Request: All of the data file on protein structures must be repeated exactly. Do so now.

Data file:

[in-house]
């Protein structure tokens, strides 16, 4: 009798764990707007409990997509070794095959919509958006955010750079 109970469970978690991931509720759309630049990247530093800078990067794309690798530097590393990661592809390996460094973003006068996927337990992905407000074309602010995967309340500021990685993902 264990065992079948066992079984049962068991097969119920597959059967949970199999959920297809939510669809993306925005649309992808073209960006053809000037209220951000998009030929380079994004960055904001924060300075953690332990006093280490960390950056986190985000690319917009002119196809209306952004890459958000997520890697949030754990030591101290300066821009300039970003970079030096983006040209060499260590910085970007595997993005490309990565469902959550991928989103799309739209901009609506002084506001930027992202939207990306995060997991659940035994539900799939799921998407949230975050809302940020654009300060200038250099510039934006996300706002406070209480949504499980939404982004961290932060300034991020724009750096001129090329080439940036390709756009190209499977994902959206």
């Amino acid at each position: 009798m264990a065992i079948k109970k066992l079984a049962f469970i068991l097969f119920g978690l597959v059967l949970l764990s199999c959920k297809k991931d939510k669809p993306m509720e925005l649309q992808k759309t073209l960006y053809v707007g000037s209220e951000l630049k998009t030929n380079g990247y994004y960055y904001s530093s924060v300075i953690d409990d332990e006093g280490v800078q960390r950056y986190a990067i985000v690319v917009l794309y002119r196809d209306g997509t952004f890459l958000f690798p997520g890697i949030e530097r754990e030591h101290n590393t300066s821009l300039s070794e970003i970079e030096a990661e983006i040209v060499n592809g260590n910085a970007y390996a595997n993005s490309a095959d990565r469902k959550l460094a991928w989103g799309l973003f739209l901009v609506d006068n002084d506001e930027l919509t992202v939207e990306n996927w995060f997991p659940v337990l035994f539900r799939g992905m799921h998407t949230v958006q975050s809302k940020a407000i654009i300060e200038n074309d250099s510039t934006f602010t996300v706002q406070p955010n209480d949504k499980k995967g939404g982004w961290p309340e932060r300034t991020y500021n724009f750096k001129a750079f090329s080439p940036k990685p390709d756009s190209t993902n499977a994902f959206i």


[in-house]
């Protein structure tokens, strides 16, 4: 009798764990707007409990997509070794095959919509958006955010750079 109970469970978690991931509720759309630049990247530093800078990067794309690798530097590393990661592809390996460094973003006068996927337990992905407000074309602010995967309340500021990685993902 264990065992079948066992079984049962068991097969119920597959059967949970199999959920297809939510669809993306925005649309992808073209960006053809000037209220951000998009030929380079994004960055904001924060300075953690332990006093280490960390950056986190985000690319917009002119196809209306952004890459958000997520890697949030754990030591101290300066821009300039970003970079030096983006040209060499260590910085970007595997993005490309990565469902959550991928989103799309739209901009609506002084506001930027992202939207990306995060997991659940035994539900799939799921998407949230975050809302940020654009300060200038250099510039934006996300706002406070209480949504499980939404982004961290932060300034991020724009750096001129090329080439940036390709756009190209499977994902959206």
């Amino acid at each position: 009798m264990a065992i079948k109970k066992l079984a049962f469970i068991l097969f119920g978690l597959v059967l949970l764990s199999c959920k297809k991931d939510k669809p993306m509720e925005l649309q992808k759309t073209l960006y053809v707007g000037s209220e951000l630049k998009t030929n380079g990247y994004y960055y904001s530093s924060v300075i953690d409990d332990e006093g280490v800078q960390r950056y986190a990067i985000v690319v917009l794309y002119r196809d209306g997509t952004f890459l958000f690798p997520g890697i949030e530097r754990e030591h101290n590393t300066s821009l300039s070794e970003i970079e030096a990661e983006i040209v060499n592809g260590n910085a970007y390996a595997n993005s490309a095959d990565r469902k959550l460094a991928w989103g799309l973003f739209l901009v609506d006068n002084d506001e930027l919509t992202v939207e990306n996927w995060f997991p659940v337990l035994f539900r799939g992905m799921h998407t949230v958006q975050s809302k940020a407000i654009i300060e200038n074309d250099s510039t934006f602010t996300v706002q406070p955010n209480d949504k499980k995967g939404g982004w961290p309340e932060r300034t991020y500021n724009f750096k001129a750079f090329s080439p940036k990685p390709d756009s190209t993902n499977a994902f959206i």